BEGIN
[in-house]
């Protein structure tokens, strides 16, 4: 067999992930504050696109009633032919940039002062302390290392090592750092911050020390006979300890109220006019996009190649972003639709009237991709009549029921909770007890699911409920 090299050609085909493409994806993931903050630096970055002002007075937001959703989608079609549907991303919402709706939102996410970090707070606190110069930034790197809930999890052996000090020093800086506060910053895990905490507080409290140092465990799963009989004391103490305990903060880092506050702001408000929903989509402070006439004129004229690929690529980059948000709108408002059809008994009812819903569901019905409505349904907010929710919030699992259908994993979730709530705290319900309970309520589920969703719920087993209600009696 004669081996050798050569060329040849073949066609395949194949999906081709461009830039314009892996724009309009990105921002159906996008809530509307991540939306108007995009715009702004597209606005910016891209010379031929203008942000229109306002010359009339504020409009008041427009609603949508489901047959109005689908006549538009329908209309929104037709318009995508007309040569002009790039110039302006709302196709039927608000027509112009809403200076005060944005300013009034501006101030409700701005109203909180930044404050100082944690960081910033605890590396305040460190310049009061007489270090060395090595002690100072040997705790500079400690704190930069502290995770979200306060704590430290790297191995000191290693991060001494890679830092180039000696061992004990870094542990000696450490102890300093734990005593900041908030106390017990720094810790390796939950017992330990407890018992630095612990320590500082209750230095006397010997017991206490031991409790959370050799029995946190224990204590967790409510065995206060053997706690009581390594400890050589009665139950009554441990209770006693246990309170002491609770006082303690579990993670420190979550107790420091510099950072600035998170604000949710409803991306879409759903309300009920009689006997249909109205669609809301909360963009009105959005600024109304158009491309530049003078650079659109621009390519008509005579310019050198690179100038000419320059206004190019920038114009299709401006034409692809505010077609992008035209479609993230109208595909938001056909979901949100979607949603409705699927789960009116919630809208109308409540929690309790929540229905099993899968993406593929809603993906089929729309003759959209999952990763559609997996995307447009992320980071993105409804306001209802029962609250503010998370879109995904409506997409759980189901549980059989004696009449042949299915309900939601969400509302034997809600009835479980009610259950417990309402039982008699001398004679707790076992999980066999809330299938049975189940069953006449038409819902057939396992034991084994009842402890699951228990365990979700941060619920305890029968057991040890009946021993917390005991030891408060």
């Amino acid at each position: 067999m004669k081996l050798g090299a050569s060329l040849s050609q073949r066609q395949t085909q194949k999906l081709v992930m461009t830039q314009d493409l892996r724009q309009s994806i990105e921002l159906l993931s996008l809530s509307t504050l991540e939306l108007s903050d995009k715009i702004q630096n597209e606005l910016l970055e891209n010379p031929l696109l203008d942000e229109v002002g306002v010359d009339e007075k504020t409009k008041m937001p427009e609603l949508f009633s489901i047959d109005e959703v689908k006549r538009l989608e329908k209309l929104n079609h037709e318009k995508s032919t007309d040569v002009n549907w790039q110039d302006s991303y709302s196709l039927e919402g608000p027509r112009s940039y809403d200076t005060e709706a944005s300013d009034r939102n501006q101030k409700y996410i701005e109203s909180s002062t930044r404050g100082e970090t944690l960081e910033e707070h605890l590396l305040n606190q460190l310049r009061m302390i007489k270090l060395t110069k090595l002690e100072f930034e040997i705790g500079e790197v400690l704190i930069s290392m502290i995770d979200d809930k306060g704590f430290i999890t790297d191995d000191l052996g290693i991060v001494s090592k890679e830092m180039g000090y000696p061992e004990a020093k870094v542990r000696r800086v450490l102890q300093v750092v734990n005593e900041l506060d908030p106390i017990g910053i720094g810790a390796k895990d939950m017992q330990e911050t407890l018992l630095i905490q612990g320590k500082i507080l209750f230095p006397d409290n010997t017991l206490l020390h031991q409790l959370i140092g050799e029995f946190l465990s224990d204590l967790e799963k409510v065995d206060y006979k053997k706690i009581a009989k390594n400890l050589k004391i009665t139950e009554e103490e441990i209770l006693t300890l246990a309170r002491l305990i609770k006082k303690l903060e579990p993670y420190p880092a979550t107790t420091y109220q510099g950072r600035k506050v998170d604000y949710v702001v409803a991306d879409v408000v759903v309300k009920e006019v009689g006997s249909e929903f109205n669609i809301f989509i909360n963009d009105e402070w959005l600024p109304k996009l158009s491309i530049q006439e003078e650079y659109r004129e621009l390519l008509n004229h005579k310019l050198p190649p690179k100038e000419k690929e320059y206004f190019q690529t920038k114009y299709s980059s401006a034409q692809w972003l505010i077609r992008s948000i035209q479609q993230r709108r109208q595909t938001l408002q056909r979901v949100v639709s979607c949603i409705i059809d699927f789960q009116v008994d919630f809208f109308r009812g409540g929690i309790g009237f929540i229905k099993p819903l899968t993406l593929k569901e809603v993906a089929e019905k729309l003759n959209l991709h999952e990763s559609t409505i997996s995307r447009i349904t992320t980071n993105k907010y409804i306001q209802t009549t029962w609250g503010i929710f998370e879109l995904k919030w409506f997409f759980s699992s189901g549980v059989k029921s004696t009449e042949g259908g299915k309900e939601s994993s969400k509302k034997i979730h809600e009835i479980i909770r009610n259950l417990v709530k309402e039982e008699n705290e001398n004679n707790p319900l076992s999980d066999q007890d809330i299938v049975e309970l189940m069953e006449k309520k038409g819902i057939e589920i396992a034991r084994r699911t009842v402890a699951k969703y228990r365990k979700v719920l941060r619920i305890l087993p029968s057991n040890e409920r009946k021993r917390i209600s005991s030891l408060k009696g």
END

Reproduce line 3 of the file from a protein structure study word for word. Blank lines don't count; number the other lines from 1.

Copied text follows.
């Amino acid at each position: 067999m004669k081996l050798g090299a050569s060329l040849s050609q073949r066609q395949t085909q194949k999906l081709v992930m461009t830039q314009d493409l892996r724009q309009s994806i990105e921002l159906l993931s996008l809530s509307t504050l991540e939306l108007s903050d995009k715009i702004q630096n597209e606005l910016l970055e891209n010379p031929l696109l203008d942000e229109v002002g306002v010359d009339e007075k504020t409009k008041m937001p427009e609603l949508f009633s489901i047959d109005e959703v689908k006549r538009l989608e329908k209309l929104n079609h037709e318009k995508s032919t007309d040569v002009n549907w790039q110039d302006s991303y709302s196709l039927e919402g608000p027509r112009s940039y809403d200076t005060e709706a944005s300013d009034r939102n501006q101030k409700y996410i701005e109203s909180s002062t930044r404050g100082e970090t944690l960081e910033e707070h605890l590396l305040n606190q460190l310049r009061m302390i007489k270090l060395t110069k090595l002690e100072f930034e040997i705790g500079e790197v400690l704190i930069s290392m502290i995770d979200d809930k306060g704590f430290i999890t790297d191995d000191l052996g290693i991060v001494s090592k890679e830092m180039g000090y000696p061992e004990a020093k870094v542990r000696r800086v450490l102890q300093v750092v734990n005593e900041l506060d908030p106390i017990g910053i720094g810790a390796k895990d939950m017992q330990e911050t407890l018992l630095i905490q612990g320590k500082i507080l209750f230095p006397d409290n010997t017991l206490l020390h031991q409790l959370i140092g050799e029995f946190l465990s224990d204590l967790e799963k409510v065995d206060y006979k053997k706690i009581a009989k390594n400890l050589k004391i009665t139950e009554e103490e441990i209770l006693t300890l246990a309170r002491l305990i609770k006082k303690l903060e579990p993670y420190p880092a979550t107790t420091y109220q510099g950072r600035k506050v998170d604000y949710v702001v409803a991306d879409v408000v759903v309300k009920e006019v009689g006997s249909e929903f109205n669609i809301f989509i909360n963009d009105e402070w959005l600024p109304k996009l158009s491309i530049q006439e003078e650079y659109r004129e621009l390519l008509n004229h005579k310019l050198p190649p690179k100038e000419k690929e320059y206004f190019q690529t920038k114009y299709s980059s401006a034409q692809w972003l505010i077609r992008s948000i035209q479609q993230r709108r109208q595909t938001l408002q056909r979901v949100v639709s979607c949603i409705i059809d699927f789960q009116v008994d919630f809208f109308r009812g409540g929690i309790g009237f929540i229905k099993p819903l899968t993406l593929k569901e809603v993906a089929e019905k729309l003759n959209l991709h999952e990763s559609t409505i997996s995307r447009i349904t992320t980071n993105k907010y409804i306001q209802t009549t029962w609250g503010i929710f998370e879109l995904k919030w409506f997409f759980s699992s189901g549980v059989k029921s004696t009449e042949g259908g299915k309900e939601s994993s969400k509302k034997i979730h809600e009835i479980i909770r009610n259950l417990v709530k309402e039982e008699n705290e001398n004679n707790p319900l076992s999980d066999q007890d809330i299938v049975e309970l189940m069953e006449k309520k038409g819902i057939e589920i396992a034991r084994r699911t009842v402890a699951k969703y228990r365990k979700v719920l941060r619920i305890l087993p029968s057991n040890e409920r009946k021993r917390i209600s005991s030891l408060k009696g």